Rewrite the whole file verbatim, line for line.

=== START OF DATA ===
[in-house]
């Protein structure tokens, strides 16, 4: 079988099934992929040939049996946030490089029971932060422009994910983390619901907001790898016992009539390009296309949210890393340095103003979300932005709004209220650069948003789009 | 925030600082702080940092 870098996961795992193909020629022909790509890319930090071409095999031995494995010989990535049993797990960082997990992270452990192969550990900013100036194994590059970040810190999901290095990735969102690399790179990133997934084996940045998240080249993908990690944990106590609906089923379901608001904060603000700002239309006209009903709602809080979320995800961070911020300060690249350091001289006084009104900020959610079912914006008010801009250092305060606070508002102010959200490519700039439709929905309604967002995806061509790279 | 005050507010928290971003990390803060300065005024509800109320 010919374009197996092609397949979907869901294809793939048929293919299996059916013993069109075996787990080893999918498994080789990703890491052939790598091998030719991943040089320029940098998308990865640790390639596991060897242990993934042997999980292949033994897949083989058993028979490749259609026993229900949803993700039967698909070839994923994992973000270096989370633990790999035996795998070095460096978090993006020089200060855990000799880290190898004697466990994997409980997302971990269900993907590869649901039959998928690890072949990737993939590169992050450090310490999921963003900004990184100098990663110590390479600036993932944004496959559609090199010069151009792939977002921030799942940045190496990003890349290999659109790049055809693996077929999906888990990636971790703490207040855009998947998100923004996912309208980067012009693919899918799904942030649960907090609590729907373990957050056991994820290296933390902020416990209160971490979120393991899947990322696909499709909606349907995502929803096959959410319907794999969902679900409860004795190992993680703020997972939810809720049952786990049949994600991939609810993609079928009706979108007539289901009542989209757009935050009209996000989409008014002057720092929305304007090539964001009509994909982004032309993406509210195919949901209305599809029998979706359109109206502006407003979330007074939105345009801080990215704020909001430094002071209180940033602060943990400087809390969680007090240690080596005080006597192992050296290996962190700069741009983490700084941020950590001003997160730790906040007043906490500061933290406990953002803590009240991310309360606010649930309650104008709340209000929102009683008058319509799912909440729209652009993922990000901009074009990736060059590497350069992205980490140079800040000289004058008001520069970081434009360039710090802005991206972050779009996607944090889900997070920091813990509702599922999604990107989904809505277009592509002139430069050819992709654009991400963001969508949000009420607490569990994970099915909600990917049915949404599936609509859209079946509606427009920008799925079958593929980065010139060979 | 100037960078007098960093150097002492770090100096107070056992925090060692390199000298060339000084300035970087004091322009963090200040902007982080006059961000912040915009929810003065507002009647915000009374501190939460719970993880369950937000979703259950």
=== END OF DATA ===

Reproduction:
[in-house]
């Protein structure tokens, strides 16, 4: 079988099934992929040939049996946030490089029971932060422009994910983390619901907001790898016992009539390009296309949210890393340095103003979300932005709004209220650069948003789009 | 925030600082702080940092 870098996961795992193909020629022909790509890319930090071409095999031995494995010989990535049993797990960082997990992270452990192969550990900013100036194994590059970040810190999901290095990735969102690399790179990133997934084996940045998240080249993908990690944990106590609906089923379901608001904060603000700002239309006209009903709602809080979320995800961070911020300060690249350091001289006084009104900020959610079912914006008010801009250092305060606070508002102010959200490519700039439709929905309604967002995806061509790279 | 005050507010928290971003990390803060300065005024509800109320 010919374009197996092609397949979907869901294809793939048929293919299996059916013993069109075996787990080893999918498994080789990703890491052939790598091998030719991943040089320029940098998308990865640790390639596991060897242990993934042997999980292949033994897949083989058993028979490749259609026993229900949803993700039967698909070839994923994992973000270096989370633990790999035996795998070095460096978090993006020089200060855990000799880290190898004697466990994997409980997302971990269900993907590869649901039959998928690890072949990737993939590169992050450090310490999921963003900004990184100098990663110590390479600036993932944004496959559609090199010069151009792939977002921030799942940045190496990003890349290999659109790049055809693996077929999906888990990636971790703490207040855009998947998100923004996912309208980067012009693919899918799904942030649960907090609590729907373990957050056991994820290296933390902020416990209160971490979120393991899947990322696909499709909606349907995502929803096959959410319907794999969902679900409860004795190992993680703020997972939810809720049952786990049949994600991939609810993609079928009706979108007539289901009542989209757009935050009209996000989409008014002057720092929305304007090539964001009509994909982004032309993406509210195919949901209305599809029998979706359109109206502006407003979330007074939105345009801080990215704020909001430094002071209180940033602060943990400087809390969680007090240690080596005080006597192992050296290996962190700069741009983490700084941020950590001003997160730790906040007043906490500061933290406990953002803590009240991310309360606010649930309650104008709340209000929102009683008058319509799912909440729209652009993922990000901009074009990736060059590497350069992205980490140079800040000289004058008001520069970081434009360039710090802005991206972050779009996607944090889900997070920091813990509702599922999604990107989904809505277009592509002139430069050819992709654009991400963001969508949000009420607490569990994970099915909600990917049915949404599936609509859209079946509606427009920008799925079958593929980065010139060979 | 100037960078007098960093150097002492770090100096107070056992925090060692390199000298060339000084300035970087004091322009963090200040902007982080006059961000912040915009929810003065507002009647915000009374501190939460719970993880369950937000979703259950």